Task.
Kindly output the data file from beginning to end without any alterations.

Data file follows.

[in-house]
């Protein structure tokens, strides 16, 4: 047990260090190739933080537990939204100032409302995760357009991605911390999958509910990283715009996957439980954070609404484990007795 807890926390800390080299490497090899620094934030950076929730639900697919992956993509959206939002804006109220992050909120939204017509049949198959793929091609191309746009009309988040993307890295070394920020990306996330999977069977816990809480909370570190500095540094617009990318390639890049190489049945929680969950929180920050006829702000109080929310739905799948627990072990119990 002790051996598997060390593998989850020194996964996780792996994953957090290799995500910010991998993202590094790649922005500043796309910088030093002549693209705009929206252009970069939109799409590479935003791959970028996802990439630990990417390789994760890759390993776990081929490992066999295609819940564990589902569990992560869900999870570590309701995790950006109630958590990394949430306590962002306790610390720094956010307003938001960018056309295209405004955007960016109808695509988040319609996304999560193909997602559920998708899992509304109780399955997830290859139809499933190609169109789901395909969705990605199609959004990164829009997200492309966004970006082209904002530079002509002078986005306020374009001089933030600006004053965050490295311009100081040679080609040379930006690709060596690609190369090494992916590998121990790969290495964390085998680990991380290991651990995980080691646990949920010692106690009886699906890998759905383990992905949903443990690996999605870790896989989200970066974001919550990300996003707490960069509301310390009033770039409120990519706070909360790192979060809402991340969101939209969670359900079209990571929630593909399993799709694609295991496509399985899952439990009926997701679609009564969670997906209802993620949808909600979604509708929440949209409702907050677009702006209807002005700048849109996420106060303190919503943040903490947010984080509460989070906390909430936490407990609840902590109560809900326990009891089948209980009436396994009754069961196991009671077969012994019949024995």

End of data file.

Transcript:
[in-house]
């Protein structure tokens, strides 16, 4: 047990260090190739933080537990939204100032409302995760357009991605911390999958509910990283715009996957439980954070609404484990007795 807890926390800390080299490497090899620094934030950076929730639900697919992956993509959206939002804006109220992050909120939204017509049949198959793929091609191309746009009309988040993307890295070394920020990306996330999977069977816990809480909370570190500095540094617009990318390639890049190489049945929680969950929180920050006829702000109080929310739905799948627990072990119990 002790051996598997060390593998989850020194996964996780792996994953957090290799995500910010991998993202590094790649922005500043796309910088030093002549693209705009929206252009970069939109799409590479935003791959970028996802990439630990990417390789994760890759390993776990081929490992066999295609819940564990589902569990992560869900999870570590309701995790950006109630958590990394949430306590962002306790610390720094956010307003938001960018056309295209405004955007960016109808695509988040319609996304999560193909997602559920998708899992509304109780399955997830290859139809499933190609169109789901395909969705990605199609959004990164829009997200492309966004970006082209904002530079002509002078986005306020374009001089933030600006004053965050490295311009100081040679080609040379930006690709060596690609190369090494992916590998121990790969290495964390085998680990991380290991651990995980080691646990949920010692106690009886699906890998759905383990992905949903443990690996999605870790896989989200970066974001919550990300996003707490960069509301310390009033770039409120990519706070909360790192979060809402991340969101939209969670359900079209990571929630593909399993799709694609295991496509399985899952439990009926997701679609009564969670997906209802993620949808909600979604509708929440949209409702907050677009702006209807002005700048849109996420106060303190919503943040903490947010984080509460989070906390909430936490407990609840902590109560809900326990009891089948209980009436396994009754069961196991009671077969012994019949024995």